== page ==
A Romani gypsy couple in Auckland is considering legal action against the founders and operators of The Original Gypsy Fair - for allegedly exploiting the gypsy culture for commercial gain.
Robert Kamulo Lovell, 68, a gypsy of Romani descent, said people could not become a gypsy by choice.
He is upset that the owners and operators of the fair, which has been running since the 1990s, are using images of Romani Gypsies on posters and calling themselves gypsies.
"We are born gypsies and cannot become one by lifestyle choice," Lovell said.
"To us Romani people, this misuse of name gypsy by non-gypsies who are not Romani is insulting.
"It is a gross misrepresentation of who we are as a race of people, and very misleading to the general public."
Gypsy is another name for the Romani people, an ethnic group who originated on the Indian sub-continent.
It is unclear how many Romani are here in New Zealand, but perhaps the most well-known is broadcaster Paul Henry, who said he was 25 when he discovered that his grandmother was a gypsy.
Lovell said photos of UK gypsies on their horse wagons - some of whom were his blood relations - had also been used to promote the travelling fair that goes to various towns and cities across the North and South Islands.
He had been in touch with the photographer in the UK and believed they did not have permission to use the images in that way.
"They do not have permission to use the images, and even worse, the people in these photos are related to me," Lovell said.
Lovell was born in New Zealand, but said his "romniphen" or "gypsiness" went back directly to north-west India.
A recent study estimated there to be between 1200 and 3000 Romani here, mostly immigrants from the UK and more recently Roma refugees from Europe.
Tourism website tourism.net.nz said that while there aren't many Romani gypsies here, there was a small number of Kiwis who have taken to life on the road, living in converted trucks and school buses.
It said there were two fairs, the other being The Gypsy Travellers Fair, that were run as co-operatives by road folk.
According to the Original Gypsy Fair website, the fair provided a venue for these "like minded travelling folk" to earn a living to support their chosen lifestyle.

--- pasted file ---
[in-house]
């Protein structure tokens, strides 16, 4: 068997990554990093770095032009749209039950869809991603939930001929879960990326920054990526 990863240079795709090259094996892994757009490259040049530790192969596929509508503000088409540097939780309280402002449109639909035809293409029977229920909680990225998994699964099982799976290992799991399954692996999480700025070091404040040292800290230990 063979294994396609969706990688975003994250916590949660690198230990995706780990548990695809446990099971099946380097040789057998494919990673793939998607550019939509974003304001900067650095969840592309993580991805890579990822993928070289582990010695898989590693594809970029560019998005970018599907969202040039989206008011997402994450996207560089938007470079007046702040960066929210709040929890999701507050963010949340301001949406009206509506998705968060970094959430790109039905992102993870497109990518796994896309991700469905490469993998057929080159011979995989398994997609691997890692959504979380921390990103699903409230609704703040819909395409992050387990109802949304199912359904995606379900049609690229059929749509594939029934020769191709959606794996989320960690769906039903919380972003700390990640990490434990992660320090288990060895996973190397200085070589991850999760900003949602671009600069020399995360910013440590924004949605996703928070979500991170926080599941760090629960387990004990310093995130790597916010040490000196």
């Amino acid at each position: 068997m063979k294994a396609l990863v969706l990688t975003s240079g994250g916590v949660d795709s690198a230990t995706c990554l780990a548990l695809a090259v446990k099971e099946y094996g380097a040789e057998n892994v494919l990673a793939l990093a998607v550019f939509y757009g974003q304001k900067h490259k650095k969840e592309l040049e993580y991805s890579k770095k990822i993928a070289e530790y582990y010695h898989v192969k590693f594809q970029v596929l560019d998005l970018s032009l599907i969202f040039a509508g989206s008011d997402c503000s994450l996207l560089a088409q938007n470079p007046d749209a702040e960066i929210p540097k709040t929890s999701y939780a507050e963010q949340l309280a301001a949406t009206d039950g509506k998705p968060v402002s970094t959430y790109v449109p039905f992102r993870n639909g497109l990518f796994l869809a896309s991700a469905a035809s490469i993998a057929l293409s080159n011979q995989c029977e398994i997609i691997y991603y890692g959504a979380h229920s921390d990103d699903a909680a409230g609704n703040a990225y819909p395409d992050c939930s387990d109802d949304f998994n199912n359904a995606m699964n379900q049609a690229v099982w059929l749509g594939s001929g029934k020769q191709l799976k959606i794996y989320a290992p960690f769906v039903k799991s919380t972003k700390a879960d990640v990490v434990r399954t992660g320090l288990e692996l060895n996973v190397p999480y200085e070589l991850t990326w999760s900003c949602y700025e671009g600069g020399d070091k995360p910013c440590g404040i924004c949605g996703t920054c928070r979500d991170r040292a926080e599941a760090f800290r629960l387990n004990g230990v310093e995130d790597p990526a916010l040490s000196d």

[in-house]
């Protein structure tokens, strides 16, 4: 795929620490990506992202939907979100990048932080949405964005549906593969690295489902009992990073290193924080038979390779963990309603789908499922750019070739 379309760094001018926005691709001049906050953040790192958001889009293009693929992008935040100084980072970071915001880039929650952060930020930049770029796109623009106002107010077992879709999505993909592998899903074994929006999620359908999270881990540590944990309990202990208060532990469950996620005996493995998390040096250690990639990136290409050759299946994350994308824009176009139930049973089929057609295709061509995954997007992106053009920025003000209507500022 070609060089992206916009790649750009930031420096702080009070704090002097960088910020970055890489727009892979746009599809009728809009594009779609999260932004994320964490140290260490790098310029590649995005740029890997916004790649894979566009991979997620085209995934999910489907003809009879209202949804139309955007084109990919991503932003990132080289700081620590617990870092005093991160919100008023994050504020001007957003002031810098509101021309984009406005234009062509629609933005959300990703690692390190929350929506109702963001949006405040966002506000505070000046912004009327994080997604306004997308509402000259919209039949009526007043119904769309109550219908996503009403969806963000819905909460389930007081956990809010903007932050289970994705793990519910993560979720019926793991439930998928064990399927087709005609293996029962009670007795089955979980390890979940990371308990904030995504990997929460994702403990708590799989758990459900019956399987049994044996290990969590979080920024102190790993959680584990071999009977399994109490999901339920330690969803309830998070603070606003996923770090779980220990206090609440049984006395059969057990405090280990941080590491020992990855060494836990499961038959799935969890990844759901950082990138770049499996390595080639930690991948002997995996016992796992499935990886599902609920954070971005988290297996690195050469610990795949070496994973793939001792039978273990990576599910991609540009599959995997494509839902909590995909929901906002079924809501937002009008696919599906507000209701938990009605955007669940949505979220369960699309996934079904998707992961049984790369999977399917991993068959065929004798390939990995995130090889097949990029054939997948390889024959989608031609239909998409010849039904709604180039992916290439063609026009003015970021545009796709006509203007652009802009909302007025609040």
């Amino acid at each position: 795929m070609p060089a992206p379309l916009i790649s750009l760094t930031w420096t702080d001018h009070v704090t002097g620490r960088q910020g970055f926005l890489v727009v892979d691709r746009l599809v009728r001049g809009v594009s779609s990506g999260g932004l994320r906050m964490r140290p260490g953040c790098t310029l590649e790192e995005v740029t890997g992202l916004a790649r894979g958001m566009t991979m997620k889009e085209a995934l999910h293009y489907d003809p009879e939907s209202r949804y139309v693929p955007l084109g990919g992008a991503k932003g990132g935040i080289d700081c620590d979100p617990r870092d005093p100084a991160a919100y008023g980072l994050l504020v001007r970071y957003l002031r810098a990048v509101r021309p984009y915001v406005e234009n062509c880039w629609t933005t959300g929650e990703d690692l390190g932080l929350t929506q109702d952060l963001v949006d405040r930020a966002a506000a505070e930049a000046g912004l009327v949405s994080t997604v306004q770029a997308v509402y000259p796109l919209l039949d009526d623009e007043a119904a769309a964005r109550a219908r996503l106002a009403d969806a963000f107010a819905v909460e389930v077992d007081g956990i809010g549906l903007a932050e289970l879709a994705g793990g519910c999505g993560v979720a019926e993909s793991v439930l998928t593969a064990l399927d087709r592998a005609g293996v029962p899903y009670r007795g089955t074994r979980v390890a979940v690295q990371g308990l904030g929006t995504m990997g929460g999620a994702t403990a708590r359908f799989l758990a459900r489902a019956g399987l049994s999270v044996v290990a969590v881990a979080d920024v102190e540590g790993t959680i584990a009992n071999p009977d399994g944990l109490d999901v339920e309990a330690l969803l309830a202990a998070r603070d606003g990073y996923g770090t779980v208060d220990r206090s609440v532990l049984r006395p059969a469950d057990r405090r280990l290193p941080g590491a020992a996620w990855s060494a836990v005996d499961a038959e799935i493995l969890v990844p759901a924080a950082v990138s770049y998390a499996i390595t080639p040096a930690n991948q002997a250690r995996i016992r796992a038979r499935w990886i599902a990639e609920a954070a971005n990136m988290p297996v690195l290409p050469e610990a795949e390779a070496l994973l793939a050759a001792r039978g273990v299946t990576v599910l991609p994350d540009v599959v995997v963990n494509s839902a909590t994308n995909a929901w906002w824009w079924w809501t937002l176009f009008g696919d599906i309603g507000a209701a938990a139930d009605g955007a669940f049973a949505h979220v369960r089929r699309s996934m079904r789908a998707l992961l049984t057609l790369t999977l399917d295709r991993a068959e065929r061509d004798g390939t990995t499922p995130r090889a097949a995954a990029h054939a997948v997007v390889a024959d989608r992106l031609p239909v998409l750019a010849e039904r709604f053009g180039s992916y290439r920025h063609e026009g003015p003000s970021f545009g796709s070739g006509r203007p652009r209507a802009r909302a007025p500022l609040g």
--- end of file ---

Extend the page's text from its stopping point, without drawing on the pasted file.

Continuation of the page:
Lovell's wife, Jayne Lewington Lovell, said they had emailed and tried contacting the fair owners, but had not received a reply.
"We want them to please stop using photos of real Romani gypsies on their posters, and remove gypsy from their name and all advertising as it is misleading and not truthful," she said.
Gypsy Craft Fairs Limited, trading as The Original Gypsy Fair, is owned by James Banks from Haumoana.
Banks also did not return the Herald's calls, email or text messages.
Lewington Lovell said they had sought legal advise and were told it was possible to get a court injunction to stop the use of the term gypsy and the photos.
However, it would cost about $10,000 and they did not have the funds to proceed.
AUT University Professor of Diversity Edwina Pio, however, felt the best way forward was for the two groups to talk.
"In the daily navigation of our lives we have to give a little, take a little and filter our reciprocity through honour, dignity and civility," she said.
"Perhaps that is why New Zealand has been ranked as the most prosperous country in the world based on its social capital."
Cultural appropriation can be a precarious double-edged sword, Pio said, because it could diminish cultural authenticity and present a one dimensional romanticised view which could perpetuate stereotypes and ignore the multidimensional facets.
"In the hunger to attract economic benefits, it is crucial that historic demons do not trump our better angels," Pio said.
"In times of conflict and cultural polarisation, courageous conversations and revisiting expectations may be key to optimise harmonious solutions."